Intel will plan in advance the transition from 14nm to 10nm and that process is done over a number of months. The only thing that can effect Intel greatly is sudden loss of market share and Intel has in the past mothballed a new chip fab(Fab 42) until just recently. Most of the chip fab eguipment can be still used for any smaller processer node work except for some newer specilized 10nm eguipment that Intel has to get from the third party market that supplies the entire world’s chip fab equipment needs. There are about 6 chip fab line equipment suppliers that supply Intel, Samsung, GF, TSMC/others with the specilized chip fabrication equipment to create those 14nm/smaller node size chip plants(Fabs).
Intel has already sold some limited fab capacity for non competing device production, but AMD is locked into to GF for most of its production needs and Nvidia is already using TSMC’s 16nm node for Pascal and Nvidia will have had to already scheduled Volta for production with a fab partner by now as that has to be done months in advance for obvious engineering reasons.
If anything happens in the marketplace for Intel it takes a few years to get any fab capacity sold to any third party processor makers and the engineering needs plenty of lead time to pull that off, Months of lead time.
Great. So if nvidia / Intel
Great. So if nvidia / Intel where in talk 2 years ago about moving some 14nm production this could be announced in the month to come ?
Thank you, thats an exciting prospect !
So, how many other third party is Intel fabing for already ?
Also AMD did pay GF a fair amount ($300+m) to revise itsa contract so it can outsource some fab outside GF… So they are not bound to fully bound to GF. Could this indicate AMD might have a deal with Intel to fab at 10nm ?
Intel is not used to doing
Intel is not used to doing large discrete GPU dies and I think that Nvidia is already going with TSMC’s 12nm process(1) for Volta. And don’t you think that if Nvidia decided to go with Intel that such news would have already been reported on for a good while if that arrangement was made 2 years ago! Nvidia is a publicly traded company and can not hide such important info from their investors and the press as a shift to a new foundry partner.
Really Nvidia is not going to risk their big Volta supeercomputer contract with IBM on Intel who has no experience fabricating GPUs. And under AMD’s new agreement with GF AMD still has to pay GF for wafers produced at other other fab companies. AMD just renegotiated those contract terms in case GF really screwed up that licensed from Samsung 14nm proceess and AMD was left without any options. With that new wafer agreement AMD would still have to pay GF for any wafers produced at say Samsung, but at least AMD could get its CPUs made if GF really screwed up that 14nm node shift from from GF’s 28nm process.
“So, how many other third party is Intel fabing for already?”
I think there was only one customer for some 10nm contract for ARM SOCs maybe rumors of LG using Intel. But Intel may be using it’s fabs more for its own memory SKUs than CPUs, as really Intel still has not much third party fab contracts to speak of other than remors of contracts at this point in time.
“Nvidia Volta to be manufactured on TSMC 12nm process”
Cannot hide because they are
Cannot hide because they are publicly traded ?
Did you know 2 years ago that nintendo & nvidia where working together on the switch ?
Most deals are kept secret. For example, we know that AMD as a few deals done but we dont know with who.
Announcement, is private matter , even for publicly traded companies.
One for example might be the Intel GPU IP licensing.
nvidia told investor that the licensing deal will not be renewed,
but Intel did not say who they are going to license the tech from now on.. or if they even will do a licensing deal at all.
Anyways… my point is , if Intel fabs are so great, they could sell its services to no competing companies.
Look at TSMC, its their entire business model and they make billion upon billions in revenue. And as intel stated, “our process is so much better then TSMC”
It seem to be a win/win/win situation. Intel grows revenue by the billion, non competitive company get an edge over their competitors, consumer get higher end products.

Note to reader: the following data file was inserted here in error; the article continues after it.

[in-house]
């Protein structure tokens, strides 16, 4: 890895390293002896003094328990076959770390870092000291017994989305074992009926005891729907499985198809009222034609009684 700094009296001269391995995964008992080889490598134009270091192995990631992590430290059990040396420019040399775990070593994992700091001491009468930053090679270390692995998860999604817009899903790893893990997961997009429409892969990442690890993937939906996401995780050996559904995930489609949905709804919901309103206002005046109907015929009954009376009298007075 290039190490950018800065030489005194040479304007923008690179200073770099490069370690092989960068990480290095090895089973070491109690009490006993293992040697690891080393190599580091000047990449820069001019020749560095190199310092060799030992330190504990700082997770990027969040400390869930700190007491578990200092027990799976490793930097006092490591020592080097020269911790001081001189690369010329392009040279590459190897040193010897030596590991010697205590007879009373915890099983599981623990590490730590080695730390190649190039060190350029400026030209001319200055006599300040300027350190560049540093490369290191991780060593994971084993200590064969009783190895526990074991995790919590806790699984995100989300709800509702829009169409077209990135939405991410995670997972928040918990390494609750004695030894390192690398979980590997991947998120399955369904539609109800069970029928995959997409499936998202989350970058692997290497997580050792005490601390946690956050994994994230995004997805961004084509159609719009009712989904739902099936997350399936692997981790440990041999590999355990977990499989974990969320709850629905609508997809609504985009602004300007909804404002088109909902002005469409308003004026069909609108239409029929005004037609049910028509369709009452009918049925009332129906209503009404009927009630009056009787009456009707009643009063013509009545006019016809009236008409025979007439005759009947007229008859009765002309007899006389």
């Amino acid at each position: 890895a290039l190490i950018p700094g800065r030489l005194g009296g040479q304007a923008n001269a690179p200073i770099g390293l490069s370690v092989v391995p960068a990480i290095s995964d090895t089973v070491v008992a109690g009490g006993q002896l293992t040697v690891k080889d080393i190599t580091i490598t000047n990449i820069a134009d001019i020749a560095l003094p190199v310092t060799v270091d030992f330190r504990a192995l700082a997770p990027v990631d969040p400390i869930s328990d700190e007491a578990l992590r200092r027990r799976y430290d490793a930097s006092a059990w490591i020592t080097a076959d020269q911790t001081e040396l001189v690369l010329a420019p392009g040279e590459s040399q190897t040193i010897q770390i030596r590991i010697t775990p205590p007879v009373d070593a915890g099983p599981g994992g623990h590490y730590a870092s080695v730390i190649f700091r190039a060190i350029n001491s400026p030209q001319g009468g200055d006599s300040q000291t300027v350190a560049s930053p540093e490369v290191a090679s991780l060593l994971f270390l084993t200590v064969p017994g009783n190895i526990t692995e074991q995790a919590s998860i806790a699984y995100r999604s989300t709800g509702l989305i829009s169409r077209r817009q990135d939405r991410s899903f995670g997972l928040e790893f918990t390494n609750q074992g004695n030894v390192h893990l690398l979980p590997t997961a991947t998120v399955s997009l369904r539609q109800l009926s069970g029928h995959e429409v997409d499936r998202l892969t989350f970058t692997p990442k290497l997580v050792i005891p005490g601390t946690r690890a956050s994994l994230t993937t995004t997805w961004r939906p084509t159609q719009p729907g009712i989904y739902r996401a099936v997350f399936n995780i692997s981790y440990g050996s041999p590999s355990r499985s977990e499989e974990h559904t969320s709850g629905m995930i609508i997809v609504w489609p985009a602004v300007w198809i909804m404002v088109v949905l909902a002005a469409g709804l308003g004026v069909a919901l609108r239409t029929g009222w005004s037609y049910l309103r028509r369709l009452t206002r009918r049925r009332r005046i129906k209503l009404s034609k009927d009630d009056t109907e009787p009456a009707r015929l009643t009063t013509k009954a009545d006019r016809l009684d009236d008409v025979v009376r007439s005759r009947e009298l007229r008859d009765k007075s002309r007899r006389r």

So I wouldn’t be surprised if we hear in the next 12 month that Intel is opening its fab even more, because of being a publicly traded company.. it needs to raise its revenue.
Intel has been trying to get
Intel has been trying to get its third party fab business going for some years now, starting in about the same time frame as the empty fab 42 building was put into mothballs because of the PC market decline. Most of the OEM device makers without their own in-house CPU/GPU engineering resources are using ARM Holdings’ consulting services and are using some other Arm Holdings IP under arrangements with Arm Holdings’ chosen fab partner to make up complete working SOC systems for the OEM’s devices. So those OEM’s will contract with Arm Holdings system intergration services to design systems around Arm Holding’s refrence design cores.
So Only the top tier Arm Holdings ARMv8A ISA Architectural licensees(Apple, Samsung, Qualcomm, AMD/others) and maybe a few of the larger semi-custom ARM refrence design licensees have their own in-house SOC engineering and SOC IP integration services engineers in-house and can pick and choose their own fab partner. Most of the ARM Holdings smaller licensees are using some of Arm Holdings services that include a chip fab arrangement where that chip fab partner comes already prearranged as part of the total package of services from ARM Holdings. So Apple has Samsung/TSMC mostly and AMD has GF, and probably Samsung as a fallback, while Samsung has its own fab division and Qualcomm uses Samsung/TSMC. These third party chip fab companies represent total unit production scales that dwarfs Intel’s mostly in-house chip fab capacity and economy of scale.
I just do not see Intel gaining much market traction very quickly with the total amount of competition for fab services and the high volume sales that derive most of the income from very thin margins. Intel has never been a low margin player to that degree in its history.
Intel may become like IBM is now, with Big Blue(IBM) heading towards becoming a shell of its former self.
Thank goodness that the Power CPU IP is out there now from OpenPower so the Power8 and Power9 IP can be used by many third party OpenPower licensees, ditto for the OpenCAPI IP for the OpenCAPI consortium(AMD, IBM, other founding members).
This is one of those rare
This is one of those rare occasions where people are proud to have it smaller than others.
Its so tiny I can barely see
Its so tiny I can barely see it
Cool.. Now start making CPU’s
Cool.. Now start making CPU’s with more cores with a decent pricetag, instead of milking us
intel lies are epic !
intel lies are epic !
And Charlie the D. over at
And Charlie the D. over at S/A chimes in using some of that Intel history with process node marketing obfuscation. It’s a good long read.
“Is Intel’s Hyperscaling really a change?